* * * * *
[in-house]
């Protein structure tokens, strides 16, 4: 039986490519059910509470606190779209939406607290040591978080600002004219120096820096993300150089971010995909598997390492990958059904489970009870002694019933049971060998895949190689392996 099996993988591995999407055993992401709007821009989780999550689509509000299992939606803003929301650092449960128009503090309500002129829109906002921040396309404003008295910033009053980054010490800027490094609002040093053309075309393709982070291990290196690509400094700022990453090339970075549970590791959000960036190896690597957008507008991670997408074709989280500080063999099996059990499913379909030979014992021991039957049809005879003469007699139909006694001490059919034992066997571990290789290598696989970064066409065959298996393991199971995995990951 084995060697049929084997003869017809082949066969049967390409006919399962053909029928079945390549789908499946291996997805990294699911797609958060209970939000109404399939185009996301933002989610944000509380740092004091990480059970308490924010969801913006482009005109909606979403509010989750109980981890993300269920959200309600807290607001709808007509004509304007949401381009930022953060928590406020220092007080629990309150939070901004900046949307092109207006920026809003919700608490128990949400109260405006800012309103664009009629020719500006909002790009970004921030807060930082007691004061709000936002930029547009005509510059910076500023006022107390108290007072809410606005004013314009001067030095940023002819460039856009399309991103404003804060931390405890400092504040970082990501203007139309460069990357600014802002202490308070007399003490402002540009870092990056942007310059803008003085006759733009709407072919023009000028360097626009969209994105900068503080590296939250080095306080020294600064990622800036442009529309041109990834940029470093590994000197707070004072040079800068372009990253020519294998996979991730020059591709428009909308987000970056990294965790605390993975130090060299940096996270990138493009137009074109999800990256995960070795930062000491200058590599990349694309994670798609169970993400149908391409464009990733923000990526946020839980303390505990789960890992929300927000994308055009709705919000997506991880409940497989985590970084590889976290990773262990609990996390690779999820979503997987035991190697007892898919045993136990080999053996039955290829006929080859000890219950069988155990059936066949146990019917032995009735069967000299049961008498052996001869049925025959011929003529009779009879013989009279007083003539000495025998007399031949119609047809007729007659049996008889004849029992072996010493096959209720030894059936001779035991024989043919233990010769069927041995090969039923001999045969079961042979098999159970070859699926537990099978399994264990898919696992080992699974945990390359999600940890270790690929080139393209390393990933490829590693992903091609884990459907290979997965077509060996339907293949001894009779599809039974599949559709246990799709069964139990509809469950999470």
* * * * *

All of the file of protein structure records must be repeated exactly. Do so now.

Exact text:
[in-house]
């Protein structure tokens, strides 16, 4: 039986490519059910509470606190779209939406607290040591978080600002004219120096820096993300150089971010995909598997390492990958059904489970009870002694019933049971060998895949190689392996 099996993988591995999407055993992401709007821009989780999550689509509000299992939606803003929301650092449960128009503090309500002129829109906002921040396309404003008295910033009053980054010490800027490094609002040093053309075309393709982070291990290196690509400094700022990453090339970075549970590791959000960036190896690597957008507008991670997408074709989280500080063999099996059990499913379909030979014992021991039957049809005879003469007699139909006694001490059919034992066997571990290789290598696989970064066409065959298996393991199971995995990951 084995060697049929084997003869017809082949066969049967390409006919399962053909029928079945390549789908499946291996997805990294699911797609958060209970939000109404399939185009996301933002989610944000509380740092004091990480059970308490924010969801913006482009005109909606979403509010989750109980981890993300269920959200309600807290607001709808007509004509304007949401381009930022953060928590406020220092007080629990309150939070901004900046949307092109207006920026809003919700608490128990949400109260405006800012309103664009009629020719500006909002790009970004921030807060930082007691004061709000936002930029547009005509510059910076500023006022107390108290007072809410606005004013314009001067030095940023002819460039856009399309991103404003804060931390405890400092504040970082990501203007139309460069990357600014802002202490308070007399003490402002540009870092990056942007310059803008003085006759733009709407072919023009000028360097626009969209994105900068503080590296939250080095306080020294600064990622800036442009529309041109990834940029470093590994000197707070004072040079800068372009990253020519294998996979991730020059591709428009909308987000970056990294965790605390993975130090060299940096996270990138493009137009074109999800990256995960070795930062000491200058590599990349694309994670798609169970993400149908391409464009990733923000990526946020839980303390505990789960890992929300927000994308055009709705919000997506991880409940497989985590970084590889976290990773262990609990996390690779999820979503997987035991190697007892898919045993136990080999053996039955290829006929080859000890219950069988155990059936066949146990019917032995009735069967000299049961008498052996001869049925025959011929003529009779009879013989009279007083003539000495025998007399031949119609047809007729007659049996008889004849029992072996010493096959209720030894059936001779035991024989043919233990010769069927041995090969039923001999045969079961042979098999159970070859699926537990099978399994264990898919696992080992699974945990390359999600940890270790690929080139393209390393990933490829590693992903091609884990459907290979997965077509060996339907293949001894009779599809039974599949559709246990799709069964139990509809469950999470």